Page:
Good and bad things, and how we can heal and learn from them – part 2

After yesterdays good things, let’s have a look at the other side.

Bad things:

They too need to be dealt with – and acknowledged for what they were.

Otherwise these memories stay in our subconscious mind and keep on running the show.

Rather than staying in bitterness or hate, a learning can be found, and I’ll show you how.

Ask yourself these questions:

  • How did I manage to survive this bad thing?
  • What exactly did I do that helped me come out at the other end successfully?
  • What skills did I learn there?

When you find an answer to any of these questions, congratulate yourself.

In that way you can move on, and become a stronger person.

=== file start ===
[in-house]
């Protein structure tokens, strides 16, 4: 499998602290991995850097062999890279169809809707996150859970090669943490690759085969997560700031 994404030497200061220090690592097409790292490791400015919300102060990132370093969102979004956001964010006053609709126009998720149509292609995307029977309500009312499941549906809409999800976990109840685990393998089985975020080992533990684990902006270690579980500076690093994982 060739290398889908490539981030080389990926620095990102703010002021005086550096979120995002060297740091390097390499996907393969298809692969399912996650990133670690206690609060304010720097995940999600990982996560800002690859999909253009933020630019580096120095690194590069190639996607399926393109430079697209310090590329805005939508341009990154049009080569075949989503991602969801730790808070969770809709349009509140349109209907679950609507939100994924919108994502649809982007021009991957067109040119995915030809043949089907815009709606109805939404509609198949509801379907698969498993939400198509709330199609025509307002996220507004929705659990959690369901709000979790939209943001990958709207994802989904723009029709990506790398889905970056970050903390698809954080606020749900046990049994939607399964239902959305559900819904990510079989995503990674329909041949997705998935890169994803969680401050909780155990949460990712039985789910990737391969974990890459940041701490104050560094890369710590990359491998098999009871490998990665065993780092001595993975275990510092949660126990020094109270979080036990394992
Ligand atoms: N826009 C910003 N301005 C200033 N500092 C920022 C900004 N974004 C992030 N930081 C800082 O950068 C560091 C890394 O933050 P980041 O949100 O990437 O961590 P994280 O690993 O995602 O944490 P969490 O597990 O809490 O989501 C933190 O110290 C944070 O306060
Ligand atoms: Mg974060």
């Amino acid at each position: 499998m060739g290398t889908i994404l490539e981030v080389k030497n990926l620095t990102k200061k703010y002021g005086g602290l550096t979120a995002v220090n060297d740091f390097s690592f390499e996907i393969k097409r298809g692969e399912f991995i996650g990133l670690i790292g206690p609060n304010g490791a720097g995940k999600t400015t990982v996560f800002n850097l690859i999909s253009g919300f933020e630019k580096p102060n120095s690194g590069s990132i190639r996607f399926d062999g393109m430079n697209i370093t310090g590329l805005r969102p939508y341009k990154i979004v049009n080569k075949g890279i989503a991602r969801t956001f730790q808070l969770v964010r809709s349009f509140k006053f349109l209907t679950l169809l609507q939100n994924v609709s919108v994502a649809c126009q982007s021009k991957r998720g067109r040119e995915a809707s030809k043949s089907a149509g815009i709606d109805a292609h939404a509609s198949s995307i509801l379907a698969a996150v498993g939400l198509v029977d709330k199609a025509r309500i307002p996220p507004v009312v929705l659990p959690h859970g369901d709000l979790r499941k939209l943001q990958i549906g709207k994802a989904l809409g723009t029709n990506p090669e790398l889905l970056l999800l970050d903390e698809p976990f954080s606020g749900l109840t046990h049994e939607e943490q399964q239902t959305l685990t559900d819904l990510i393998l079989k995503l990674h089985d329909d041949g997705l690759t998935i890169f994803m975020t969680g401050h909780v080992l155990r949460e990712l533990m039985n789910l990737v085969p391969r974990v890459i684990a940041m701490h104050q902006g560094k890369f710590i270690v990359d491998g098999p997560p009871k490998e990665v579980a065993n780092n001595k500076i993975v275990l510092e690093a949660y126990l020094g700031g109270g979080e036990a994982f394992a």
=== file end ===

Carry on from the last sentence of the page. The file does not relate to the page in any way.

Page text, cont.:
Sometimes bad things from the past are really bad and need to be healed before you can move on.

One example of how that healing can happen is in the movie ‘The Railway Man’ which was based on an autobiography.

A man, tortured  by the Japanese in the second world war, returns to the scene to confront one of his captors who had escaped prosecution as a war criminal.

This journey transformed him and his life.
Sometimes, when we need healing, we can’t do it alone.

The ‘railway man’ had the support of his wife and a close friend.

Help has a habit of showing up unexpectedly. All you have to do is recognise the offer.

Offers of help are everywhere, sometimes in the most unlikely places.

The Railway Man was a dramatic story and his was an intense and confrontational way to find healing.

It does not need to be that way.

There are other, non-confrontational ways to achieve healing. OCEAN is one such form of help.

It may or may not be right for you. That doesn’t matter: what matters is that if some form of help is what you need, you allow it into your life.

Preeti